Non-alcoholic fatty liver disease (NAFLD) has emerged as the leading cause of liver disease and develops when the rate of hepatic triglyceride formation exceeds the rate of disposal. Weight loss is often prescribed to treat NAFLD; however, only one in six obese or overweight individuals who lose weight through diet are successful at maintaining weight loss resulting in weight regain (i.e., weight cycling).
Purpose: To determine the effect of physical activity on the prevention of hepatic steatosis and expression of lipogenic genes during weight cycling. Methods: To induce obesity, male C57BL/6 mice were fed a 60% fat diet for 10-weeks. Following weight gain, mice were randomly assigned to a 10% fat diet either with (Diet+PA) or without (Diet) physical activity to induce weight loss for 8 weeks. Physical activity consisted of unrestricted access to running wheels. Following weight loss, the Diet and Diet+PA groups were switched back to a 60% fat diet for 10 weeks to cause weight regain. The Diet+PA had continued access to physical activity during weight regain. Age-matched lean and obese control mice were fed either a 10% fat diet (LF) or 60% fat diet (HF) for the entire 28 weeks of the study. Significant differences (P<0.05) between groups were identified by one-way ANOVA. Results: Following weight regain, body mass of the Diet+PA was significantly lower than the HF (47.8 vs. 55.3 g) and Diet (47.8 vs. 53.9 g). No significant difference in body mass was observed between Diet and HF groups. The Diet+PA had significantly lower plasma cholesterol levels compared to HF (230.5 vs. 254.5 mg/dL) and Diet (230.5 vs. 271.9 mg/dL). In addition, the Diet+PA group had significantly lower total hepatic lipid (23.2 vs. 26.5%) when compared with Diet, which was associated with 60%, 50%, and 40% lower expression of lipogenic genes Fasn, Srebp1c, and Chrebp, respectively. No difference was noted between Diet and Diet+PA for the expression of lipogenic genes Scd1 and Acc1. Conclusions: These data suggests that the continued physical activity during weight cycling resulted in lower weight regain and reduced the accumulation of hepatic lipid by decreased de novo lipogenesis. Overall, the reduced expression of lipogenic related genes might point to a potential protective mechanism that physical activity has on the development of NAFLD during weight cycling.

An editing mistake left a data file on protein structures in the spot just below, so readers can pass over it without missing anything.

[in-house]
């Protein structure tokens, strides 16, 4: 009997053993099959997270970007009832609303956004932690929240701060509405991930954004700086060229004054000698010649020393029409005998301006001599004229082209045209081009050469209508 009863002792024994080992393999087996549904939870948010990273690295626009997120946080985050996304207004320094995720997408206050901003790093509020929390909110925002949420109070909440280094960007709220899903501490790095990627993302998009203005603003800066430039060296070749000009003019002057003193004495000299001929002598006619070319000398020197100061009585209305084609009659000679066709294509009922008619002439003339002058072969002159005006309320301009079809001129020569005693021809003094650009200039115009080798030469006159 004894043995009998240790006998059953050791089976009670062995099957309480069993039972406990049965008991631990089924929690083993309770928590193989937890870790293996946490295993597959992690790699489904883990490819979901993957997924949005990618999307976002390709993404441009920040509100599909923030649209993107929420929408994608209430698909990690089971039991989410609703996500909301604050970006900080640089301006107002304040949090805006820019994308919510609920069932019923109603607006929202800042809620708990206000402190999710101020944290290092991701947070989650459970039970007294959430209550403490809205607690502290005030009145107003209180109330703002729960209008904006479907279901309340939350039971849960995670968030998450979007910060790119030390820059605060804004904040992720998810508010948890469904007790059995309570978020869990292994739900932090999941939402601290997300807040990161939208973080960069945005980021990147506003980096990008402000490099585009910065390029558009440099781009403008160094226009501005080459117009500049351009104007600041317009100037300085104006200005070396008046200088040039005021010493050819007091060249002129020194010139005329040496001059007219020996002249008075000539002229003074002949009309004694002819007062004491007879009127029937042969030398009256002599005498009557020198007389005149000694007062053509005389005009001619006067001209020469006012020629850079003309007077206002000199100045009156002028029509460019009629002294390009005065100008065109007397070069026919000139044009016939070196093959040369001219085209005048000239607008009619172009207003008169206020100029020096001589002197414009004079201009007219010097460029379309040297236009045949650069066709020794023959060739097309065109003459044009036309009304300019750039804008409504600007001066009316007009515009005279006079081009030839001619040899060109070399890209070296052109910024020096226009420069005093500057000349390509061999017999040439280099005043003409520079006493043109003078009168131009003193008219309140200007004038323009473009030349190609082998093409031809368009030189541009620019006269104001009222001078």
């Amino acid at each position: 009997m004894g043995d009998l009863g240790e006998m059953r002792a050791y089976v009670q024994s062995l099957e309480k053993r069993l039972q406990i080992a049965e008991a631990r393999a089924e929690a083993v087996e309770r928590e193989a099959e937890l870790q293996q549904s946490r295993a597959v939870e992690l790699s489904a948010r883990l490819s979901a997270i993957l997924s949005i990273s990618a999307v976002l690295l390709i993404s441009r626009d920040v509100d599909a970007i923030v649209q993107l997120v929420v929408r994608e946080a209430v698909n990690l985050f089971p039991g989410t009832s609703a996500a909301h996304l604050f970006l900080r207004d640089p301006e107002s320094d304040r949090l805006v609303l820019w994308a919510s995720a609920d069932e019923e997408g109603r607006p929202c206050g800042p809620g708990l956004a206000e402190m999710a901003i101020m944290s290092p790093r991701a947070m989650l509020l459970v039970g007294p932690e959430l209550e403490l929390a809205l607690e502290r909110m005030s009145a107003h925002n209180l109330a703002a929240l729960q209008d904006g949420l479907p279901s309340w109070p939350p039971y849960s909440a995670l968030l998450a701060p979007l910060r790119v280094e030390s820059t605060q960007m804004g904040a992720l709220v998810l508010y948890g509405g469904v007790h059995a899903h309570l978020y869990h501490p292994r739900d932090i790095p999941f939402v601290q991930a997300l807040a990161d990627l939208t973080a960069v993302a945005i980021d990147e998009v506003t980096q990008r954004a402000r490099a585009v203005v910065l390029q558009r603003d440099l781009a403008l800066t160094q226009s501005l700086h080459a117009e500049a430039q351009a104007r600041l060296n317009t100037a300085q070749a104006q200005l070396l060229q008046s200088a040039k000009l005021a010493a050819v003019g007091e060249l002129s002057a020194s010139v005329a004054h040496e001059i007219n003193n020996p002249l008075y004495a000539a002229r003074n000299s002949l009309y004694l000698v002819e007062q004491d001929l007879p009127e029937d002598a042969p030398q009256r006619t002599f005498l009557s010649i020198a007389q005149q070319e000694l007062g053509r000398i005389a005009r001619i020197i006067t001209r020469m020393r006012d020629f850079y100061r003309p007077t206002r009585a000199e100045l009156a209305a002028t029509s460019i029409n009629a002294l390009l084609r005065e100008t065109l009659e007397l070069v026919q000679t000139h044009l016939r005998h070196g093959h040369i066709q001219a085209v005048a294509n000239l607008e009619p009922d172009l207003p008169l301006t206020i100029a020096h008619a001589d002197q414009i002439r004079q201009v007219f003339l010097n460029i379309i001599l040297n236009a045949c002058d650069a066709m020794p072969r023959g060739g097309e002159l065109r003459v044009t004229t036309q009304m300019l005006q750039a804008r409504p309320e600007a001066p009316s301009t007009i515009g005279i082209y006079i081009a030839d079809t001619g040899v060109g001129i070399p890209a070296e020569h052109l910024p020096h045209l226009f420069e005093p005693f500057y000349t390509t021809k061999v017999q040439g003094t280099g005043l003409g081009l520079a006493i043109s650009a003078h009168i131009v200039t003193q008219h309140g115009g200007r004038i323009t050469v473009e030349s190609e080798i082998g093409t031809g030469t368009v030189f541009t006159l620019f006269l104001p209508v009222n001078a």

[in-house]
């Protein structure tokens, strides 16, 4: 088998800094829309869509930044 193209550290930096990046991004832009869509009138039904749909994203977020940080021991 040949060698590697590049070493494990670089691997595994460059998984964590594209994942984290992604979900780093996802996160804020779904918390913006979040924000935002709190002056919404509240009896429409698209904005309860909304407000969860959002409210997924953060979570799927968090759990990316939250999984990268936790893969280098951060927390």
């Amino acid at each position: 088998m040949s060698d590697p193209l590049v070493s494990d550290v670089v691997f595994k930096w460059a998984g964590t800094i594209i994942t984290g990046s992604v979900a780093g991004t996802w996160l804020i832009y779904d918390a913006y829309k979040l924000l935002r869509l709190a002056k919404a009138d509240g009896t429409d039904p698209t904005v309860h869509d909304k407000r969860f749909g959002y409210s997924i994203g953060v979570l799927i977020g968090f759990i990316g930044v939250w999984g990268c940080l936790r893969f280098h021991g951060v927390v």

Harris, Matthew P.; Seija, Andrew; Hartke, Rachael E.; Breden, Marcus; Poole, Kaylee; and Wooten, Joshua S.
"The Effects of Physical Activity on Markers of Hepatic Lipid Metabolism during Weight Cycling,"
International Journal of Exercise Science: Conference Proceedings:
8, Article 12.
Available at: http://digitalcommons.wku.edu/ijesab/vol2/iss8/12